Archive for May, 2012

You know you need more RAM when…

aka, my errors, let me show you them.
or, inadvertent DDoSes are fun when you do them to yourself!
finally, A: “I can see 4GB of RAM but I can only use 1.5.” Q: What is “Why I loathe 1and1”?

sudo -i
sudo: unknown uid: 10003
sudo: cannot fork: Cannot allocate memory

-bash: /usr/bin/sudo: Argument list too long

ps aux|grep httpd|wc -l
 -bash: fork: Cannot allocate memory
 -bash: start_pipeline: pgrp pipe: Cannot allocate memory
 -bash: ps: command not found
 -bash: /bin/grep: Cannot allocate memory
[s15353558 ~]$ sudo -i
 -bash: /bin/egrep: Cannot allocate memory
 -bash: echo: write error: Cannot allocate memory
 -bash: fork: Cannot allocate memory
 -bash-3.2# whoami
 root
bash: fork: Resource temporarily unavailable
[[email protected] conf]# screen
 bash: /bin/grep: Argument list too long
 bash: /bin/grep: Cannot allocate memory
 bash: /usr/bin/id: Cannot allocate memory
 bash: [: =: unary operator expected
 bash: /sbin/consoletype: Cannot allocate memory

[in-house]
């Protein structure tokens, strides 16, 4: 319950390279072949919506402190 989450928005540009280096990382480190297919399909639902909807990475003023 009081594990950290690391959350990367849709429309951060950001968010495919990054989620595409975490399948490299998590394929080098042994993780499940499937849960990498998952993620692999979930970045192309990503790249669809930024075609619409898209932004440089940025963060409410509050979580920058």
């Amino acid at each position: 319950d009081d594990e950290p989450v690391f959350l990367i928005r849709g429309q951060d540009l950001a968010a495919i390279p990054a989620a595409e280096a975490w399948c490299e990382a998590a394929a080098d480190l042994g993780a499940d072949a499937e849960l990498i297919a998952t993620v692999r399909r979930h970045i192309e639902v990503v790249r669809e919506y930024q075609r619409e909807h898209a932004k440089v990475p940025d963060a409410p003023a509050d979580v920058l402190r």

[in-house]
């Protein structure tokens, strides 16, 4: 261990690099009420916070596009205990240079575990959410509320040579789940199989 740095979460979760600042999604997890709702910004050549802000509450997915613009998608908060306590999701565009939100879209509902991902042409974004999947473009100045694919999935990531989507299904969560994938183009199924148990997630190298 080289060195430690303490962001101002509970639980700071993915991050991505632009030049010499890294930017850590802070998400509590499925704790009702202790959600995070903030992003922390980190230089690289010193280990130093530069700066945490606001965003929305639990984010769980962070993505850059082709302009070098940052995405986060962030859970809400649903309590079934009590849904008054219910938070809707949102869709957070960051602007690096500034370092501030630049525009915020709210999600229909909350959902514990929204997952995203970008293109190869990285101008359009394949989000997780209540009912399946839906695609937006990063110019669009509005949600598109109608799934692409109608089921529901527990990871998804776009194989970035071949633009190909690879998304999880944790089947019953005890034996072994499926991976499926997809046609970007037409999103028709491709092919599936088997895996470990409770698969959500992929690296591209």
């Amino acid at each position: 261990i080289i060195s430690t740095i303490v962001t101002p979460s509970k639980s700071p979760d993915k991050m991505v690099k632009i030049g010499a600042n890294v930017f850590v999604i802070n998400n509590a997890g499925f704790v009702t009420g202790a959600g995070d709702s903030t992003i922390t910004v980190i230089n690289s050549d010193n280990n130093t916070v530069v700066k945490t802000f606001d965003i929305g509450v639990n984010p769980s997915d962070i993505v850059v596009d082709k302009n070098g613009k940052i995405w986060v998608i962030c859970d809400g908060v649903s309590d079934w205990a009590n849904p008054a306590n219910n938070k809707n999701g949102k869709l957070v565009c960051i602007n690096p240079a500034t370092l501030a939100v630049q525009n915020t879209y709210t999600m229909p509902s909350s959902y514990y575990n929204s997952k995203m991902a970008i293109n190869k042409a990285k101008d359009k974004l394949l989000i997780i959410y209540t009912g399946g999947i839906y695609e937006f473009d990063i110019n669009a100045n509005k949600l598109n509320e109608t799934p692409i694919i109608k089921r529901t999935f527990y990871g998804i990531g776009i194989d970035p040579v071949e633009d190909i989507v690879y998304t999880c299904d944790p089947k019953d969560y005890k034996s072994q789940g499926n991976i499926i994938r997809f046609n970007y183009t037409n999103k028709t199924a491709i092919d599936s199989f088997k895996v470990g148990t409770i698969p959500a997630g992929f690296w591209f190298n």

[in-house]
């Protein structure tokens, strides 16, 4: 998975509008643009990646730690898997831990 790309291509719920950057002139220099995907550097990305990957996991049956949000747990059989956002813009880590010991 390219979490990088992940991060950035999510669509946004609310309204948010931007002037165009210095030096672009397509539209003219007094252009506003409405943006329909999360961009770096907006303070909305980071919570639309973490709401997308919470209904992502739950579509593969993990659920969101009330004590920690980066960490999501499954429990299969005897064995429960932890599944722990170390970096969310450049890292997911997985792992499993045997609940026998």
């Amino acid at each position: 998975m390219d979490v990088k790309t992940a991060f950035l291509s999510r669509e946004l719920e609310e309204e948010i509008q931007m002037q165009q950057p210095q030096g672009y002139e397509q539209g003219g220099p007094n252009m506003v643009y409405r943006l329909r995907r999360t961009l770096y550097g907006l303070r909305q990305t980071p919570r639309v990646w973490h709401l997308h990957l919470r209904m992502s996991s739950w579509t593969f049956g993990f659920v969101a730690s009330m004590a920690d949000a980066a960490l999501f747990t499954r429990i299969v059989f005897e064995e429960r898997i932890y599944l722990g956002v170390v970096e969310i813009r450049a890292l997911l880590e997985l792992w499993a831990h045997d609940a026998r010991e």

bash: /usr/bin/id: Cannot allocate memory
 [[email protected] conf]#
[[email protected] conf.d]# vim pagespeed.conf
 Vim: Warning: Output is not to a terminal
[[email protected] conf]# service httpd graceful
 httpd: Syntax error on line 190 of /etc/httpd/conf/httpd.conf: Cannot load /etc/httpd/modules/mod_alias.so into server: /etc/httpd/modules/mod_alias.so: cannot open shared object file: Too many open files in system
 [[email protected] conf]# service httpd graceful
 /usr/sbin/apachectl: line 102: 16247 Killed                  $HTTPD $OPTIONS -t >&/dev/null
 apachectl: Configuration syntax error, will not run "graceful":
 httpd: Syntax error on line 169 of /etc/httpd/conf/httpd.conf: Cannot load /etc/httpd/modules/mod_logio.so into server: /etc/httpd/modules/mod_logio.so: failed to map segment from shared object: Cannot allocate memory
 [[email protected] conf]# service httpd graceful